Shepard Fairey Creates Anniversary Portrait of Missing Teen Perry Cohen
The famous street artist says boating is a "passion."
As art fair executives Nick Korniloff and his wife, Pamela Cohen mark the one-year anniversary of the tragic disappearance of their 14-year-old son Perry Cohen, who was lost at sea along with his good friend Austin Stephanos, street artist Shepard Fairey has stepped in.
The striking image below, done in Fairey’s signature graphic style, is intended to honor the missing teen as well as to support the nascent Perry J. Cohen Foundation, the nonprofit organization founded by his parents to support the advancement of boating safety, marine and wildlife education and preservation, teenage entrepreneurship and supporting the arts.
Fairey who is known for his activism and philanthropy, said, “I was honored and happy to create art for the Perry J. Cohen Foundation not just because I’m a parent, but also because boating has been a passion for our family for generations. I hoped to capture Perry’s likeness, but especially a bit of his spirit and love of the water.”
Pamela Cohen told artnet News that when she and Korniloff “looked at the initial artist proof that he forwarded, we were blown away and brought to tears.”
Fairey said he hopes the imagery “may help in a small way to bring attention to boating safety and Perry’s life and love of the outdoors.”
Korniloff recalled introducing Perry to the artist’s work at one of the numerous fairs he founded as part of the Art Miami group (where Pamela is a director of marketing), and then taking him to Wynwood Walls in Miami’s design district to see a large mural that Fairey had created. The group hosts art fairs in cities including Miami, New York, and the Hamptons in eastern Long Island.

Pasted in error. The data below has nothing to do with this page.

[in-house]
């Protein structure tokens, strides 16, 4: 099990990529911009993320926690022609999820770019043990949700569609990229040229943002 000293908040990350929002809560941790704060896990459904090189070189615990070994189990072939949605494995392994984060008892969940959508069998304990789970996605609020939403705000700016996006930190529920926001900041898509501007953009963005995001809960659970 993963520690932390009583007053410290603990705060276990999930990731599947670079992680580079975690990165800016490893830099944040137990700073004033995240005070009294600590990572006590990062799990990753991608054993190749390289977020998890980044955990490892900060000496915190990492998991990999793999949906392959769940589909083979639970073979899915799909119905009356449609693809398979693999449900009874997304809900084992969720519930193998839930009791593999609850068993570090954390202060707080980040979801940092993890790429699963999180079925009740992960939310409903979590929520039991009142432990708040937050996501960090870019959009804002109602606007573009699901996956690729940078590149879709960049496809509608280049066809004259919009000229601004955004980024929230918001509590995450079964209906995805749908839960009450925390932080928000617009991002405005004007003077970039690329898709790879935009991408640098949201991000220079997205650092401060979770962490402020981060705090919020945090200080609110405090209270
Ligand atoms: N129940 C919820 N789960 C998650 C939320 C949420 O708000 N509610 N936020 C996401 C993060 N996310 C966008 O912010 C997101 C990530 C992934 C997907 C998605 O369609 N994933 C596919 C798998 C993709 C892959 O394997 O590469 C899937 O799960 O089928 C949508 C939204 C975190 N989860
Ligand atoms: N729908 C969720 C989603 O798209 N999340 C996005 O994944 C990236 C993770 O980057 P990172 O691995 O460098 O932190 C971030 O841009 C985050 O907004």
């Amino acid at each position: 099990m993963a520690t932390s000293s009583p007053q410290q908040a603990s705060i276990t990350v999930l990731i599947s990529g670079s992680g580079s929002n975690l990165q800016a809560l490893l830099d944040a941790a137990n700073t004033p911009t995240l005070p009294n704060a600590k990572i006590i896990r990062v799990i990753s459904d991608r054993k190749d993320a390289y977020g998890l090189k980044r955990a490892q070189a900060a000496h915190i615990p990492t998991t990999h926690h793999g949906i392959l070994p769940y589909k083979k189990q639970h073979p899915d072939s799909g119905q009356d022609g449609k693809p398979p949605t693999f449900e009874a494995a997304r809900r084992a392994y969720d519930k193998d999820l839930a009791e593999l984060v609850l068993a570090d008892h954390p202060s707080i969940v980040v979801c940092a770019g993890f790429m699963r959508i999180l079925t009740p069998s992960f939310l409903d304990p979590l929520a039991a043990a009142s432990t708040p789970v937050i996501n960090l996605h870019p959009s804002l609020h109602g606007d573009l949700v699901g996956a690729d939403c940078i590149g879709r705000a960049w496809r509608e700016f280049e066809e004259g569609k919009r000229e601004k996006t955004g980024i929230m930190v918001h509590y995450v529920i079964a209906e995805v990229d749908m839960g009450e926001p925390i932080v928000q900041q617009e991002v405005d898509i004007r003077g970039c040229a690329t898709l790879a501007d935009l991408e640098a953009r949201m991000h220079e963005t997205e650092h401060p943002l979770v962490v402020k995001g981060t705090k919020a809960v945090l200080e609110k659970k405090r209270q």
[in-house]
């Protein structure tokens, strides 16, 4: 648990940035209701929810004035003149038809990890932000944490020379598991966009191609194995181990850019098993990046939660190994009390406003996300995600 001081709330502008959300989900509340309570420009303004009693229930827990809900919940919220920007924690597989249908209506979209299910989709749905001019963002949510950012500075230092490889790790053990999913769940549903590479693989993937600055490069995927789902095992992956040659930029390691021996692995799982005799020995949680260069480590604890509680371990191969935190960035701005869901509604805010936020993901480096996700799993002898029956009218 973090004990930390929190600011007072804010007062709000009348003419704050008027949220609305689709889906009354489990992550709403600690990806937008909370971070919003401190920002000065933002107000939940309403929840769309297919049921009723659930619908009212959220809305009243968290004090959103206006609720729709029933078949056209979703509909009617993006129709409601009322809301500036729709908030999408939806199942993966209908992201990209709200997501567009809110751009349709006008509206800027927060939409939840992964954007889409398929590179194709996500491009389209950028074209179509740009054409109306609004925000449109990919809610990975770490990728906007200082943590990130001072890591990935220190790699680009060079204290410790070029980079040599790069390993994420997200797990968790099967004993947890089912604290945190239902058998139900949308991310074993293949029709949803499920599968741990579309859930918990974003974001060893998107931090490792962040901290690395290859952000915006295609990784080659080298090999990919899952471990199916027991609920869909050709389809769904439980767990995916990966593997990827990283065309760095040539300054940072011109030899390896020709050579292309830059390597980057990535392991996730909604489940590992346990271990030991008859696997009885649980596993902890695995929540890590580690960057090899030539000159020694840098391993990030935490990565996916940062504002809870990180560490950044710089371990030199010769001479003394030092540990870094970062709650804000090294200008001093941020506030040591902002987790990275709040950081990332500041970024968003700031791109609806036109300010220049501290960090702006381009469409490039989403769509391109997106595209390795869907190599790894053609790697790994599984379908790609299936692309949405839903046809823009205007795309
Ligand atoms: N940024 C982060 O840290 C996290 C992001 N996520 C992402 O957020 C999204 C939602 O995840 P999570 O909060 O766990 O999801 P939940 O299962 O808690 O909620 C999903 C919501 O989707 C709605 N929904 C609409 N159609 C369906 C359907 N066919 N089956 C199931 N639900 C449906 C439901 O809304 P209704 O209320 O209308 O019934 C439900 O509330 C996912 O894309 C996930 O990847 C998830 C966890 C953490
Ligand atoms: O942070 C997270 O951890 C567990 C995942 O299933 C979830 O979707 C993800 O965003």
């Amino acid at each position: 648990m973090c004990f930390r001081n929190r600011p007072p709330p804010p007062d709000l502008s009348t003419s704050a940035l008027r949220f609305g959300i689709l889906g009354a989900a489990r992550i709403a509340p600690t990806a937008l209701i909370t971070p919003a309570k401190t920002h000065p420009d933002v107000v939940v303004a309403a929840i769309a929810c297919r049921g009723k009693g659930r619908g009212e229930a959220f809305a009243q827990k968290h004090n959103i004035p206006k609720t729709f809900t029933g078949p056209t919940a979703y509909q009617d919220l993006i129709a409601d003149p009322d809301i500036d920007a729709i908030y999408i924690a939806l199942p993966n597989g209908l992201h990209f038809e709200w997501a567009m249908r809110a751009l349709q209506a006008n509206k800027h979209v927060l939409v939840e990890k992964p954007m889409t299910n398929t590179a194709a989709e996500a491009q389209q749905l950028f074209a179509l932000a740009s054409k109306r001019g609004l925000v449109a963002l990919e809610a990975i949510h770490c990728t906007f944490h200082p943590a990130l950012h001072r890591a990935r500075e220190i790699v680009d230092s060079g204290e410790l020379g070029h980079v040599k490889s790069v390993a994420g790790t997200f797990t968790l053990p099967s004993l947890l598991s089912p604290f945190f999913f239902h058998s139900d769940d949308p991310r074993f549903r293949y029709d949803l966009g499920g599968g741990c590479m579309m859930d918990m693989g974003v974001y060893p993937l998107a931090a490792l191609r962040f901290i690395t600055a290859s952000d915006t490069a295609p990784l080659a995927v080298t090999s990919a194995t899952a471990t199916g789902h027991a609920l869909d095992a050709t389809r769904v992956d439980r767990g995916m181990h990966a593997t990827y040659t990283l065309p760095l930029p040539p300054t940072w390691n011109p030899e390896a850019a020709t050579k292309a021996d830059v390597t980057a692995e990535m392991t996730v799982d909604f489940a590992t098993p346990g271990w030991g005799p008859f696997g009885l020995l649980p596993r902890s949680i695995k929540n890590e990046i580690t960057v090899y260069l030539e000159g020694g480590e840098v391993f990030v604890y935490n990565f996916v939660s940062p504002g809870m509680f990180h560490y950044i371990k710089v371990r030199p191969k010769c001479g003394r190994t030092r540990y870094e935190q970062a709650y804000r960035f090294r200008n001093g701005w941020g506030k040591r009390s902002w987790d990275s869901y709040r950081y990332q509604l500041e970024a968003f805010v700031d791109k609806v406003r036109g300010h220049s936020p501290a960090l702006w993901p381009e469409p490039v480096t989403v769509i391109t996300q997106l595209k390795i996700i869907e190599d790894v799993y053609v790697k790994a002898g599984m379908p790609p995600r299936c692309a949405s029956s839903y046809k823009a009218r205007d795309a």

“Perry was a big admirer of Shepard’s work,” said Korniloff. “To have an artist, friend, and colleague, whose work is in many important institutions honor your son is surreal and a significant statement.” He added: “We are completely honored and humbled by his most generous gesture.”
Cohen and Stephanos embarked on a fishing trip on the morning of Friday July 24, 2015, and were in touch with their parents early in the day. They were last seen heading out of Jupiter Inlet. The United States Coast Guard conducted an exhaustive search and rescue mission that lasted eight days and covered 55,000 square nautical miles. They suspended their efforts a full week later, on July 31.
This past spring, a boat found roughly 100 miles off the coast of Bermuda in March was confirmed as the single-engine, 19-foot boat on which the teenagers were last seen.
Pamela Cohen penned a heartbreaking letter about her son’s disappearance and what her family has endured in the past year that was published in the Palm Beach Post. You can read it here.
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